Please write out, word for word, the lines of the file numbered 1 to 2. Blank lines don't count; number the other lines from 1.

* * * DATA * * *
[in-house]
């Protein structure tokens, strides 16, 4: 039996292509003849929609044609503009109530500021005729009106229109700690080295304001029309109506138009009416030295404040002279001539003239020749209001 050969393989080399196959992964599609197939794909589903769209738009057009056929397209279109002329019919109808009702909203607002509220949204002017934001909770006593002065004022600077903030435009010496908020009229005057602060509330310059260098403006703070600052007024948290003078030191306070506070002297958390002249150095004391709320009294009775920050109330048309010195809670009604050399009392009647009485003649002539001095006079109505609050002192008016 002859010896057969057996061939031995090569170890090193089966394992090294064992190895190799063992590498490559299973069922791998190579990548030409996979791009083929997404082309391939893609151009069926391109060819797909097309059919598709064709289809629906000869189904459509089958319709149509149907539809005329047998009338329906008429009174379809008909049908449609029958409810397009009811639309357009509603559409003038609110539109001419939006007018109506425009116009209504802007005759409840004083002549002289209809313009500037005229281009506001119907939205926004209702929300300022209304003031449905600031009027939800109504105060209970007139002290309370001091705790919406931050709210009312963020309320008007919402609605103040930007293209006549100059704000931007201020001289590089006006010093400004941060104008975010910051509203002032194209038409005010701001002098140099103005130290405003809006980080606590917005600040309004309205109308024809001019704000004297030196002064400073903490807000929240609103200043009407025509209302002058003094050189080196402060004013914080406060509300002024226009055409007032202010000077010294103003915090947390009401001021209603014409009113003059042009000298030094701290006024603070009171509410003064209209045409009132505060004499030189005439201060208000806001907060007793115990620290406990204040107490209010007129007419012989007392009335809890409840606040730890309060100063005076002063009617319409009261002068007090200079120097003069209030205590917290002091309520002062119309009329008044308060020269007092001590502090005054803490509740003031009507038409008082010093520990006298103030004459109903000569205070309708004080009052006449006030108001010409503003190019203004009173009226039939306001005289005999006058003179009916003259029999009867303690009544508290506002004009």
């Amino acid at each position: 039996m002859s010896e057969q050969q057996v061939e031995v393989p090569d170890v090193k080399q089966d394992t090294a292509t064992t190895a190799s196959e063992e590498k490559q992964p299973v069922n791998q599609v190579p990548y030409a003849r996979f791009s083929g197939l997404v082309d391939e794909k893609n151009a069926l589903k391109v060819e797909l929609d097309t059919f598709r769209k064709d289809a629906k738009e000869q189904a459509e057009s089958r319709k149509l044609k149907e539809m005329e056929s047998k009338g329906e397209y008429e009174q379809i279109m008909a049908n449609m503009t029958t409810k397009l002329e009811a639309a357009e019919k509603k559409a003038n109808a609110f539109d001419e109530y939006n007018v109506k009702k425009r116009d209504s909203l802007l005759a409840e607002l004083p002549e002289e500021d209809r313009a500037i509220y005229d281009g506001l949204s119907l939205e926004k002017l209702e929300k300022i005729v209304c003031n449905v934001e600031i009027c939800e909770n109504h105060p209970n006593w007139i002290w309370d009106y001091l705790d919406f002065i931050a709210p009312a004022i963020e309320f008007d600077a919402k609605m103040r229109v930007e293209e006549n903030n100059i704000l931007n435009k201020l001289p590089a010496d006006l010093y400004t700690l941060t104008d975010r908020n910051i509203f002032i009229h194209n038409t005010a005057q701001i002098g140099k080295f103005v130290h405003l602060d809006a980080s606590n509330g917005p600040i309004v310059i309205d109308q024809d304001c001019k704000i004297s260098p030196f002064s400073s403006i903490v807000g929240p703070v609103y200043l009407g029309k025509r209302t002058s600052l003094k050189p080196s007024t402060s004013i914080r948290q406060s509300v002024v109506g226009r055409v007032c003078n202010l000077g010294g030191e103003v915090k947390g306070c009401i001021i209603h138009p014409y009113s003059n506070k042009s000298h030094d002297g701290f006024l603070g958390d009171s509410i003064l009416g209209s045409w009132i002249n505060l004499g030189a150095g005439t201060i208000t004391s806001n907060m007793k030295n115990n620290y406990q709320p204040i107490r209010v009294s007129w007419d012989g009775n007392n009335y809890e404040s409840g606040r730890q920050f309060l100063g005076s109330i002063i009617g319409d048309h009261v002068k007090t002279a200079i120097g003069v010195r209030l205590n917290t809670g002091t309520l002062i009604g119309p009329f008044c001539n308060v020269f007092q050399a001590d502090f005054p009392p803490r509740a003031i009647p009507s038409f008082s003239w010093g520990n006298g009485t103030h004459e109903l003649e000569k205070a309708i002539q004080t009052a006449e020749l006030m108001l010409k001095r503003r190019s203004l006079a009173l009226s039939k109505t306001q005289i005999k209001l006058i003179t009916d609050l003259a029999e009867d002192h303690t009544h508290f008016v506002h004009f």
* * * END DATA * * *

[in-house]
């Protein structure tokens, strides 16, 4: 039996292509003849929609044609503009109530500021005729009106229109700690080295304001029309109506138009009416030295404040002279001539003239020749209001 050969393989080399196959992964599609197939794909589903769209738009057009056929397209279109002329019919109808009702909203607002509220949204002017934001909770006593002065004022600077903030435009010496908020009229005057602060509330310059260098403006703070600052007024948290003078030191306070506070002297958390002249150095004391709320009294009775920050109330048309010195809670009604050399009392009647009485003649002539001095006079109505609050002192008016 002859010896057969057996061939031995090569170890090193089966394992090294064992190895190799063992590498490559299973069922791998190579990548030409996979791009083929997404082309391939893609151009069926391109060819797909097309059919598709064709289809629906000869189904459509089958319709149509149907539809005329047998009338329906008429009174379809008909049908449609029958409810397009009811639309357009509603559409003038609110539109001419939006007018109506425009116009209504802007005759409840004083002549002289209809313009500037005229281009506001119907939205926004209702929300300022209304003031449905600031009027939800109504105060209970007139002290309370001091705790919406931050709210009312963020309320008007919402609605103040930007293209006549100059704000931007201020001289590089006006010093400004941060104008975010910051509203002032194209038409005010701001002098140099103005130290405003809006980080606590917005600040309004309205109308024809001019704000004297030196002064400073903490807000929240609103200043009407025509209302002058003094050189080196402060004013914080406060509300002024226009055409007032202010000077010294103003915090947390009401001021209603014409009113003059042009000298030094701290006024603070009171509410003064209209045409009132505060004499030189005439201060208000806001907060007793115990620290406990204040107490209010007129007419012989007392009335809890409840606040730890309060100063005076002063009617319409009261002068007090200079120097003069209030205590917290002091309520002062119309009329008044308060020269007092001590502090005054803490509740003031009507038409008082010093520990006298103030004459109903000569205070309708004080009052006449006030108001010409503003190019203004009173009226039939306001005289005999006058003179009916003259029999009867303690009544508290506002004009």